Can Your Singing Voice Be Affected By Brass Band Playing?

Discussion in 'Off-Topic Chat' started by 4thmandown, Jan 24, 2013.

  1. 4thmandown

    4thmandown Member

    I recently got persuaded to join my church's choir to help out occasionally, but I found that I struggle really badly with pitching the notes, being consistently flat. Whilst trying out an iPad App (provided by work by the way, before a certain person thinks I've suddenly come into a load of money) I found that I sing consistently in Bb as my natural pitch. Is this related to playing in a Brass Band for over 30 years and if so are there any ways of correcting this?
     
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  3. Bob Sherunkle

    Bob Sherunkle Active Member

    Tighter pants ??
     
  4. TrumpetTom

    TrumpetTom Member


    I would assume so. As far as correcting it goes, I'm no wiser than you, practice I guess. One idea though, perhaps transpose as your singing.
     
  5. P_S_Price

    P_S_Price Member


    TBH Ive not noticed a problem with banding interfering with my singing this. For many SA band members, we are SA musicians, and such also sing in our choir. The major thing with this usually is that Band find it easier to learn parts than non Bandos. However as Ive got older I have noticed that my singing ability has deteriorated. I sing tenor, but now havent got anywhere near the range I had in my twenties and thirties. Maybe its just your age ;)
     
  6. mikelyons

    mikelyons Supporting Member

    When I was at school, I got chucked out of the school choir for singing the wrong pitches. I could sing bass clef parts (in the wrong octave) but not treble. I soon worked out I was singing at Eb pitch! It took me until I went to university to completely dissociate my playing pitch from my vocal pitch, but as I now sing tenor or bass it is much easier. Practising transposition helped as well.
     
  7. glidng_slide

    glidng_slide Member

    I also had a similar issue in GSCE music having been asked to sing a 'C' against a piano, my C obviously was Bb having played trombone, clarinet and saxophone, all Bb instruments. Ive stood by this for years saying I can sing, but not what you want me to ;-)
     
  8. hopeless

    hopeless New Member

    I cannot see that it is really harmful, as a number of star players have done it to a professional standard. Check out the link below, which is ref Rowland Jones, Principal Euph at Black Dyke and Principal singer at Sadlers Wells Opera, others from the top of my head are Amanda Roocroft Soprano Cornet ( Rivington & Adlington I believe ) and Principal soprano ( singer ) with the Royal Opera ( Covent Garden ). and loads of amatuers incl Denis Holmes euph/Huddersfield Choral, John Pollard (Trom Grimethorpe) and vocalist with various bands Grimey / Versatile Brass etc.,)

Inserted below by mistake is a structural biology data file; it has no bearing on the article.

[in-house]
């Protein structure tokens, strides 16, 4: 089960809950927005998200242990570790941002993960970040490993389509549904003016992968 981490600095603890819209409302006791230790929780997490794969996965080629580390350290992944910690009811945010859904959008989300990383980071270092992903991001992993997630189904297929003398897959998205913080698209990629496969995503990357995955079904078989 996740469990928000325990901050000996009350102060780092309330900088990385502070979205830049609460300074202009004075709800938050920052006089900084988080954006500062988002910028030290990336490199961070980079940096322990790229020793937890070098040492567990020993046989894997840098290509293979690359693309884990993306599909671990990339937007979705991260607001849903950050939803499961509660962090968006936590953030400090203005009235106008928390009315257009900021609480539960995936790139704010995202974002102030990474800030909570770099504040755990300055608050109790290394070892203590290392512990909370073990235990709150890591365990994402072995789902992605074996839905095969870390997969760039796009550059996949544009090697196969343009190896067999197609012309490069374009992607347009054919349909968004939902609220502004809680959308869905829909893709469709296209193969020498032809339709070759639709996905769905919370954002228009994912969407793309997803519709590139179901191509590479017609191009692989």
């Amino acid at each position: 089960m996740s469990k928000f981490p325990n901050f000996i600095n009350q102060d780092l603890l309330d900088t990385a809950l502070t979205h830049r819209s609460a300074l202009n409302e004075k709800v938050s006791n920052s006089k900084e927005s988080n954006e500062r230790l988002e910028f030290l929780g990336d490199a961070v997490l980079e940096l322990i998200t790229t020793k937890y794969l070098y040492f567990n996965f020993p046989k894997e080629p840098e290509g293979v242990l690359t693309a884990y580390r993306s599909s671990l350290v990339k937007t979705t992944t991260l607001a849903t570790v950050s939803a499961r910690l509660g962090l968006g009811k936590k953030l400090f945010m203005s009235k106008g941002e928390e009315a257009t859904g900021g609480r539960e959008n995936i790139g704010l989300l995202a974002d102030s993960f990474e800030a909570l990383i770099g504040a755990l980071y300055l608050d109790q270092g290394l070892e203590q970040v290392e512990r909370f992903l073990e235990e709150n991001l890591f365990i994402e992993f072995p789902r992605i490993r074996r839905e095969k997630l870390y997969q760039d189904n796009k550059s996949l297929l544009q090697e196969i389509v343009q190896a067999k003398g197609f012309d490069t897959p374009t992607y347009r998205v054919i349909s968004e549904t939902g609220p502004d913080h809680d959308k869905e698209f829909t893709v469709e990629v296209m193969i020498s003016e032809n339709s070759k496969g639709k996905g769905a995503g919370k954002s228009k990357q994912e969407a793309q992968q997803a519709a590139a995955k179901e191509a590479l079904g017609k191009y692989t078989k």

But please check out the link below, really interesting.

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    Thanks for the Memory No 4:
    ROWLAND JONES - The Prince of the Euphonium
    by Chris Hel​
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  9. MoominDave

    MoominDave Well-Known Member

    Our solo horn, Marilyn Wolff, regularly performs vocal solo numbers in concerts. The two disciplines of singing and instrumental playing are mutually beneficial - those who sing are often able to bring a better sense of pitch and melodic line to their playing, whereas the difficulties inherent in making a brass instrument sound any good at all mean that those who can play one often have higher expectations of accuracy than many amateur singers.

    The problem with calling pitches different names is exactly the standard one of learning to transpose, cast in an unfamiliar guise. Practise makes perfect, and this oughtn't to be a big problem.
     
  10. P_S_Price

    P_S_Price Member

    In our band we have 12 members who also sing in our choir
     
  11. Archer

    Archer Member

    I'm often required to play is Bb and Eb (as well as bass clef in orchestras). I'm also a vocalist as my actual second study and I can only see benifits to singing when it comes to playing. The only thing that I notice is that it's much easier to notice when you're not quite in tune. Perhaps its the experience your ears have gained from banding that is fooling you into doubting your vocal abilities?
     
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